“I had a very skewed understanding of how God works and how a person gains eternal life,” Milano says. “In my mind, if your good deeds outweigh your bad deeds, then you will be in heaven. As I read the scriptures that night, I realized that was not true. And so the Holy Spirit moved me to go to the police station and make a call.
Milano took the phone book and looked up the number of a Seventh-day Adventist church — the church his twin siblings and aunt attended. After speaking with a pastor and later taking Bible studies, Milano was baptized in 2003.
Hewitt, Haley and Milano all had different journeys in their transition from law enforcement to ministry, but God was guiding each of their stories.
Hewitt, who earned an associate’s degree in criminal justice, recalls struggling with his calling to the ministry when he recognized it meant a lot of change.
“I realized I would have to give up my steady income to go to school,” Hewitt says. “At one point I was talking to one of my teachers who said, ‘God called you,’ and I said, ‘Well, let him call someone else, because I’m not sure I’m ready for that. .’ ”
Hewitt, however, could not shake off this appeal and instead happily accepted it. He began working as a pastor in 2005 and eventually earned a bachelor’s degree in organizational leadership and a master’s degree in pastoral ministry from Andrews University.
Haley took a different path. While in college, he first worked as a religion teacher at Georgia-Cumberland Academy. Then, in 1985, the Georgia-Cumberland Conference decided to sponsor him to pursue his master’s degree at Andrews University.
“All I knew was that I wanted to do something for the Lord,” Haley said. “I wanted to do something where my life mattered to the ministry and to the people.”
Milano became actively involved in his church as soon as he was baptized. While still in law enforcement, he received a call from the New England Conference to be the pastor of the Adventist Church in Rutland, Vermont.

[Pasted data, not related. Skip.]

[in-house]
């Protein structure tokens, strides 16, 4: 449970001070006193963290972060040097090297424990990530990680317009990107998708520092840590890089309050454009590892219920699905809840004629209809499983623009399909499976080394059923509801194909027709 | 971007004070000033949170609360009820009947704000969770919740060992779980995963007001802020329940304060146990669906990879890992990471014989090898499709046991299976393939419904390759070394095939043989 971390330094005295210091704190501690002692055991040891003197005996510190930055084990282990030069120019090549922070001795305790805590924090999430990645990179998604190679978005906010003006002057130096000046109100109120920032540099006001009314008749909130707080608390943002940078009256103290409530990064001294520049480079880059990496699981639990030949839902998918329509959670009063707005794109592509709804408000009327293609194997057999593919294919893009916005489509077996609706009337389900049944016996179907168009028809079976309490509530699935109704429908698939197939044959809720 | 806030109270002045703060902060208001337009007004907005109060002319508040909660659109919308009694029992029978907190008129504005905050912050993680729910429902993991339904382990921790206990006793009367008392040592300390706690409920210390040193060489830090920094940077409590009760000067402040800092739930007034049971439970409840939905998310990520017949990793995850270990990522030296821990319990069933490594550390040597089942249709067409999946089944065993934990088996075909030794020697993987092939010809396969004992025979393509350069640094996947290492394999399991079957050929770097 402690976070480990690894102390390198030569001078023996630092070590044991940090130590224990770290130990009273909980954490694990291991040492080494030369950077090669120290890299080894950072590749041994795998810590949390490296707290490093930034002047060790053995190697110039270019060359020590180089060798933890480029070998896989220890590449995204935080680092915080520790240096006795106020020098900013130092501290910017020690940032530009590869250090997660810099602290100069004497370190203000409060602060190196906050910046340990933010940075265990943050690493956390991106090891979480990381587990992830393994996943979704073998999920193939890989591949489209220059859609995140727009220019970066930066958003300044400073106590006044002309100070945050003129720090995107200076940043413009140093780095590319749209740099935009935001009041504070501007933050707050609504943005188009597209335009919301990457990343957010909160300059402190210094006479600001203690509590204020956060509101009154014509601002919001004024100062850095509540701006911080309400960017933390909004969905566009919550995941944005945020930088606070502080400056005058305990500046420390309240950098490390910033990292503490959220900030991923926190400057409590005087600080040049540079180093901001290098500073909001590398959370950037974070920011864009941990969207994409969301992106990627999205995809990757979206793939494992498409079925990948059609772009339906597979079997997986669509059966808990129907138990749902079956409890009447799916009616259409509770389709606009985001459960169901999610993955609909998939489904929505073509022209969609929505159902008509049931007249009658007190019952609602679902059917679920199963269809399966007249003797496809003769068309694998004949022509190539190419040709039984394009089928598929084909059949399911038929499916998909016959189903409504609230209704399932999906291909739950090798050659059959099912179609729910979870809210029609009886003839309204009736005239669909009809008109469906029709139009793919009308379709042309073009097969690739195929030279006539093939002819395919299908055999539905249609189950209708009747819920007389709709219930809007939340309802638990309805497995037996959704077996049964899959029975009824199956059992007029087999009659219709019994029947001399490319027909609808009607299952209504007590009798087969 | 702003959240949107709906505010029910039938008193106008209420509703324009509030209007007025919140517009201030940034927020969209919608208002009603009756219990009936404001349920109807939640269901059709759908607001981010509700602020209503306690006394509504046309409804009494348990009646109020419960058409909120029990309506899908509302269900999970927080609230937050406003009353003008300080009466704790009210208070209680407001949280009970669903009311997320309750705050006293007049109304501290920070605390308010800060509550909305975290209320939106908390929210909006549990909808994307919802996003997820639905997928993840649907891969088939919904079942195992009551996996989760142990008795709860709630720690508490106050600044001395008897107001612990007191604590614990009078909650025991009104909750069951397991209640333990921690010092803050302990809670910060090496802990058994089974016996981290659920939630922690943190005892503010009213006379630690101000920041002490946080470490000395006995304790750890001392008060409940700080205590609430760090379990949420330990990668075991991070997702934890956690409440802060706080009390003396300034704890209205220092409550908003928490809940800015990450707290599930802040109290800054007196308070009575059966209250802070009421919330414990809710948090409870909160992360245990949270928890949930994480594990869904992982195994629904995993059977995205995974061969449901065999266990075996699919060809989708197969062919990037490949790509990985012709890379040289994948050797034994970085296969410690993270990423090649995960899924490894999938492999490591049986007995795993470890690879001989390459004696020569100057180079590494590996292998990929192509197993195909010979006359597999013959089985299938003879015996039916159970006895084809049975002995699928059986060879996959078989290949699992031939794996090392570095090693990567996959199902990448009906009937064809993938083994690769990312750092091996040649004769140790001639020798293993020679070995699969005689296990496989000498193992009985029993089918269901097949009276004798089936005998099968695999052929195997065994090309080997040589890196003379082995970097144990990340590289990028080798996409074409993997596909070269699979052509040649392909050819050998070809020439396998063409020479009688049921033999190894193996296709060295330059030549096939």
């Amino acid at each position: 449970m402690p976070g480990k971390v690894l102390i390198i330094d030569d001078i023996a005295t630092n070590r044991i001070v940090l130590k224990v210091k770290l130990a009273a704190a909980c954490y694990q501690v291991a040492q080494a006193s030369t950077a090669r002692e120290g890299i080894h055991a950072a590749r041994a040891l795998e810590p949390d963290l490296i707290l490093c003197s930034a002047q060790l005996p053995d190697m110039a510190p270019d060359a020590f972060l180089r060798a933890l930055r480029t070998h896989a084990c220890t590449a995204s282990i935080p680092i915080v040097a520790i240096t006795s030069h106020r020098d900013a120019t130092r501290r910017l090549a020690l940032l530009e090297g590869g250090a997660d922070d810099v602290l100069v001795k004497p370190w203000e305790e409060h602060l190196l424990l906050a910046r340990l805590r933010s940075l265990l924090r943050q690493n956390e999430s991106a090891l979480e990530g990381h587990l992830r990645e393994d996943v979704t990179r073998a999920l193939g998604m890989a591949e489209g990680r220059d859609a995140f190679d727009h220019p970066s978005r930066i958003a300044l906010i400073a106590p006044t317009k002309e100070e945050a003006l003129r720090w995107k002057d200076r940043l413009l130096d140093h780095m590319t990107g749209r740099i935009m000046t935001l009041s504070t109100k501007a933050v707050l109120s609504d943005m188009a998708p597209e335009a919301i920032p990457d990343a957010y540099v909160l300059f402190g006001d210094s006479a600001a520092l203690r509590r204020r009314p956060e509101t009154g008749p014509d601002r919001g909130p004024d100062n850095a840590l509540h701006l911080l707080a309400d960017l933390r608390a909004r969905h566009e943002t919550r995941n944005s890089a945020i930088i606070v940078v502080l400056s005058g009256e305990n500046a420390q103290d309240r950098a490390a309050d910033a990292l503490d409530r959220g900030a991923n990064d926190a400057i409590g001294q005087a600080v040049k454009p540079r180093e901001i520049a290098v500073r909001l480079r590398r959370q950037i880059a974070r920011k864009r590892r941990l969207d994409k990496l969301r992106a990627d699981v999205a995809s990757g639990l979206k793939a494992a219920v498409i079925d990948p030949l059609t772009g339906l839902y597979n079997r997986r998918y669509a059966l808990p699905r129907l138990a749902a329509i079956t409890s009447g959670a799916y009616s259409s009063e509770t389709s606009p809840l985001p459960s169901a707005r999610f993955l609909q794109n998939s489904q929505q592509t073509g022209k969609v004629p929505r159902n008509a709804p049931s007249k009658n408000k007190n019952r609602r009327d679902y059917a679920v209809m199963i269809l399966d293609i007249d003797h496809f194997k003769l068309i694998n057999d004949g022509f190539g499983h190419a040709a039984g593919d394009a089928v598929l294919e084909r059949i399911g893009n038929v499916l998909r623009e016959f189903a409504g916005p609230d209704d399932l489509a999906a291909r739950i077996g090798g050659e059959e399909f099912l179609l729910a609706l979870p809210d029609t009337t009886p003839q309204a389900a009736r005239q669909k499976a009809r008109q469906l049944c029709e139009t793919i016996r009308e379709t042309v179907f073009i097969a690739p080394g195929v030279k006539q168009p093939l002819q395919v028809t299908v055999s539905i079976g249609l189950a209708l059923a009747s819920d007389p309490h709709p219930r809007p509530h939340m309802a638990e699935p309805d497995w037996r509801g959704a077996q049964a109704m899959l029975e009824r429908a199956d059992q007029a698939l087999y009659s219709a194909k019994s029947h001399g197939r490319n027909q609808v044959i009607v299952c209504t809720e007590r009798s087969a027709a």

“So I did it bi-professionally,” Milano says. “I worked full time as a detective, finishing my time for retirement, then on the weekends I would go to Vermont with my wife and children. I preached on the Sabbath and visited church members on Sunday.
When Milano retired from the police force in 2012, he made the decision to become a full-time minister. On May 15, 2021, Milano was ordained at the church in Murfreesboro, Tennessee.
“Actually, I never had the opportunity to retire because I never stopped working,” says Milano. “I didn’t go looking for him, but the Lord opened the doors and made it very clear to me that this is what He wanted me to do.”
Hewitt, Haley and Milano all agree that their time in law enforcement helped prepare them for ministry. According to Hewitt, his time in the police taught him to work with people and to have compassion. Haley highlighted how law enforcement showed her the importance of associating with God. Milano adds that as police chief he learned how to budget and strategize to achieve goals, two skills he says are useful when working with a church.
Although the trio had different experiences, they recognize that God had a plan all along.
“I really enjoyed it and was blessed in my years in law enforcement,” Milano said. “I wouldn’t change my career choice. I learned a lot about many things…and when the time was right, the Lord used those skills and opened the door to pastoral ministry.
the original version of this story was published by Southern News.